In what looks to be a win for Pennsylvania gun owners, an en banc
Commonwealth Court panel sided with a gun rights activist in his case against the City of Erie, ruling a lower court was wrong to deny the man’s request for an injunction barring the city from enforcing a gun ban ordinance covering its park system.
The seven-member Commonwealth Court panel overturned a ruling by an Erie County Common Pleas Court judge that determined Justin Dillon had not met the grounds for a preliminary injunction seeking to nullify a city ordinance that banned legal gun owners from carrying their weapons in municipal parks.
The trial court ruled that Dillon had not established the likelihood of his prevailing on the merits, and that he likely wouldn’t suffer an irreparable injury if the ordinance were allowed to stand.
The appeals judges determined the lower court was wrong on both fronts.
Commonwealth Court ruled that state law and court precedence clearly preempt localities from enacting ordinances outright prohibiting legal gun owners from carrying their firearms in areas not outlawed under the state’s Uniform Firearms Act, and that includes public parks.
Dillon’s case is rooted in a June pro-gun rally he organized in Erie, for which he applied for a permit back in the spring.
The city’s solicitor, Gregory Karle, ultimately informed Dillon that while the event could proceed, no attendee would be allowed to carry firearms during the rally because of a city ordinance prohibiting hunting and firearms possession in city parks.
Dillon, who was represented by Berks County lawyer Joshua Prince, a leading Pennsylvania firearms attorney, filed for a preliminary and permanent injunction, arguing that the city’s ordinance violated Section 6120 of the Pennsylvania Uniform Firearms Act, which states that municipalities cannot regulate the ownership, possession, transfer or transportation of guns “for purposes not prohibited by the laws of this Commonwealth.”
The trial judge, in ruling in the city’s favor, determined that it was not clear that Section 6120, “nor any other state statute, was intended to prohibit a municipality from regulating possession of firearms in a public park as a reasonable exercise of its police powers …”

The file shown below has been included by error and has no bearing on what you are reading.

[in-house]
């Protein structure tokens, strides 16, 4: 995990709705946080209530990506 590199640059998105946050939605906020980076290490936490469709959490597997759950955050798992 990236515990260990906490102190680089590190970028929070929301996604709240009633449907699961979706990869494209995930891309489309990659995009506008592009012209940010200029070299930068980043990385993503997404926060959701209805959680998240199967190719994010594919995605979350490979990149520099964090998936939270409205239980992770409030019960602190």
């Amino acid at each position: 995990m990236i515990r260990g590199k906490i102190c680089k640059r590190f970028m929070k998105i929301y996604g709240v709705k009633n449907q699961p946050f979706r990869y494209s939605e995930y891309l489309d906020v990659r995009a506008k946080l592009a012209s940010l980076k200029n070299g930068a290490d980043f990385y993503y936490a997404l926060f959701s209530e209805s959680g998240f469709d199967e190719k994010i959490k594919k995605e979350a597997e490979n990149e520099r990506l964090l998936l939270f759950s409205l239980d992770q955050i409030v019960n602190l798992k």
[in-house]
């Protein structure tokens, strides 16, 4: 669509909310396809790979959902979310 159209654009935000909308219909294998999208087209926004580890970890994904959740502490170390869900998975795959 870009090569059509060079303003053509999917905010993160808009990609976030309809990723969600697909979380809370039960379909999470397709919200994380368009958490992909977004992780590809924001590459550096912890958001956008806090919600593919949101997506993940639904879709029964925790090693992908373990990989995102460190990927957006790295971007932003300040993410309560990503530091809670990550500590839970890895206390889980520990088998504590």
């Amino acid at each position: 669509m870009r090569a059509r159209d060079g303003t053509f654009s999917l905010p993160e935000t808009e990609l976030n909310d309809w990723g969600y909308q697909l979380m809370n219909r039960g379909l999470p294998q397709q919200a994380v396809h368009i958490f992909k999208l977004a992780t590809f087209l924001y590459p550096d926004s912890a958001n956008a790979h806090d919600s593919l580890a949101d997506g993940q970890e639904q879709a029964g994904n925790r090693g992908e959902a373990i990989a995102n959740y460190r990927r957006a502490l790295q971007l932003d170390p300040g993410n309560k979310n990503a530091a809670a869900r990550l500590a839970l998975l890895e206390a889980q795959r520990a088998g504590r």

On appeal, Dillon argued that Section 6120 of the UFA does, indeed, preempt local gun laws such as Erie’s ban on park carry.
The Commonwealth Court judges agreed, writing that both the UFA and case law “precludes the City from regulating the lawful possession of firearms.
“As a result, the trial court erred in determining that Dillon failed to show that he has a clear right to relief because Section 6120(a) preempts all firearms regulation …,” the panel wrote in its Jan. 7 precedential opinion.
The appeals court also determined that despite the lower court’s ruling, Dillon did, in fact, demonstrate that he would suffer an immediate and irreparable harm if an injunction was not granted.
“Pennsylvania law does not require a person to be prosecuted to find that he has suffered irreparable harm …,” the ruling states.
The court determined that “an irreparable injury is present in this case,” since state law preempts municipalities from enacting their own gun ordinances.
The judges went on to write that while the requested injunctive relief cannot be granted with respect to the June 2013 rally, “this appeal is not moot because the motion requested that enforcement of [Erie’s ordinance] be enjoined generally and Dillon was cited at the rally and continues to be subject to prosecution for violating its provisions.”
Gregory Karle, the solicitor for the City of Erie, did not return a message seeking comment.
In an email to the Pennsylvania Record, Prince, Dillon’s counsel, said that he believes the court “correctly interpreted the intent of the Legislature in enacting Section 6120 and its prior case law in concluding that all municipalities are prohibited from regulating the possession of firearms.”
While the ruling was generally favorable to the plaintiff, Commonwealth Court President Judge Dan Pellegrini, who penned the decision, did point out that city lawyers could have argued that the municipality may be empowered to regulate firearms possession in parks pursuant to its “proprietary power to control conduct that takes place on its property rather than through an ordinance of general application enacted pursuant to its general police powers,” as per the state’s Third Class City Code.
In his email, Prince said he was prepared to argue the issue raised by Pellegrini if it had come up during the litigation, “as the Statutory Construction Act and case law are in our favor; however, it was never raised.”
Prince pointed out the reference in Pellegrini’s footnote to 17 Pa. Code Section 11.215, in which the commonwealth’s Department of Conservation and Natural Resources generally prohibits possessing a firearm in state parks, subject to a number of enumerated exceptions.
Prince, however, explained that the General Assembly has already prohibited that section of the code pursuant to Section 6109 of the Uniform Firearms Act.
“Since PA’s Uniform Firearms Act permits the carrying of loaded firearms, the [DCNR] regulation is in violation of the law, just as [Erie’s ordinance] is in violation of Section 6120,” Prince wrote.